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Today in Legal History

July 25th, 1974

President Nixon lost what was called “the most important battle of his political life”. On this day, by a unanimous vote, the eight Supreme Court Justices, the highest judicial forum in the United States, rejected his assertion that he had an “executive privilege” to withhold from the Watergate Special Prosecutor evidence – 64 tape recordings – needed for the impending scandal trials. 92 more words

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Marc Trabsky on Coronial Architecture and Memories of the Dead

In ‘The Custodian of Memories: Coronial Architecture in Nineteenth-century Melbourne’, Marc Trabsky, Lecturer at La Trobe Law School and Editor of the Law and Justice blog, explores the development of coronial architecture as a distinctive genre of legal architecture in Australia in the nineteenth century. 167 more words

La Trobe Law School

Petro, "After the Wrath of God"

In April, the Oxford University Press released “After the Wrath of God: AIDS, Sexuality, and American Religion,” by Anthony M. Petro (Boston University). The publisher’s description follows: 343 more words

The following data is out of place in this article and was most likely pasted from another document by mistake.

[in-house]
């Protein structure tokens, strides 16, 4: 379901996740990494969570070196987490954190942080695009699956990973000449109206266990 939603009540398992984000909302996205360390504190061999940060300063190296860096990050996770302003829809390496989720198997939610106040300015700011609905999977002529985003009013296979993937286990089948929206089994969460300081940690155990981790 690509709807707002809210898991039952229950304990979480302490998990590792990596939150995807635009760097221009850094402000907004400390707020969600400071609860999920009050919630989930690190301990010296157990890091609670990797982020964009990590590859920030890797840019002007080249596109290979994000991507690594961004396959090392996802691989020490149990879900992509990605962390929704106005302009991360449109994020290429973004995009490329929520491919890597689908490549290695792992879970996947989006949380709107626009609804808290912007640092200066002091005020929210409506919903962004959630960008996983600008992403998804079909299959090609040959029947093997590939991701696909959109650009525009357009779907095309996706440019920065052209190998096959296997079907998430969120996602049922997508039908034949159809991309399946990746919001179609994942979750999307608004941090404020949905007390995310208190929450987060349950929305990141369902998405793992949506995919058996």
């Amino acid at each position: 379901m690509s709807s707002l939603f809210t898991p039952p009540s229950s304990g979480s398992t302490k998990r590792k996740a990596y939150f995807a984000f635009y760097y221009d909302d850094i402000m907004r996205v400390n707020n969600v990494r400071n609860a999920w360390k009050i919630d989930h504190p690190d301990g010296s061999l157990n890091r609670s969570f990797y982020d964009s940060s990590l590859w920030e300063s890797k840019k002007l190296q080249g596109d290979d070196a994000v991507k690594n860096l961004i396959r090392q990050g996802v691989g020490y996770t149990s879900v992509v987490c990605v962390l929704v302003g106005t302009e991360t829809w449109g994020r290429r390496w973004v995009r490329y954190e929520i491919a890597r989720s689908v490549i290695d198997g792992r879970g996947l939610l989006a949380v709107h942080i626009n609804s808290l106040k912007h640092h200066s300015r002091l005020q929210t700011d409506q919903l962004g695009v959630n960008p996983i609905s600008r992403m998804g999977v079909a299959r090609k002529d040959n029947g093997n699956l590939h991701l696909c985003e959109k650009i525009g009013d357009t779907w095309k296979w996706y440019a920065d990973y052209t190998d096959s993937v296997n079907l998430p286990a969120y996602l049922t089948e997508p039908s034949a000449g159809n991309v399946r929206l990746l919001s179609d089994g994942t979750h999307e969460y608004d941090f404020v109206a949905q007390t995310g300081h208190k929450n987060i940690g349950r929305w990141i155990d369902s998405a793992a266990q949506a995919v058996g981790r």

Scholarship Roundup

  DON’T LET FEAR AND IGNORANCE STAND IN THE WAY OF TEN CENTURIES OF TRADITION

Dennis L. Blewitt, J.D.,  July, 2015

One of the most significant things I learned at the University was a social psychological theory of Mead, Piaget, and Cooley, called the looking glass theory.  1,311 more words

Constitutions And Laws

Philology Among the Disciplines (II): Roles, Limits, Goals

by John Raimo

“Those who don’t know, do theory.” As per Nikolaus Wegmann, this slogan of modern philology touches upon something odd this “ancient form of knowledge” and its persistence into the present day. 1,818 more words

Think Pieces

Lewes History Group: Bulletin 59, June 2015

Please note: this Bulletin is being put on the website one month after publication. If you would like to receive the Bulletin by email as soon as it is published, please… 961 more words

Lewes

Today in Legal History

July 1st, 1543

England and Scotland sign the Peace of Greenwich.

Following the Scottish defeat at the Battle of Solway Moss the previous year, England and Scotland signed the treaties of Greenwich on 1st July, 1543. 89 more words

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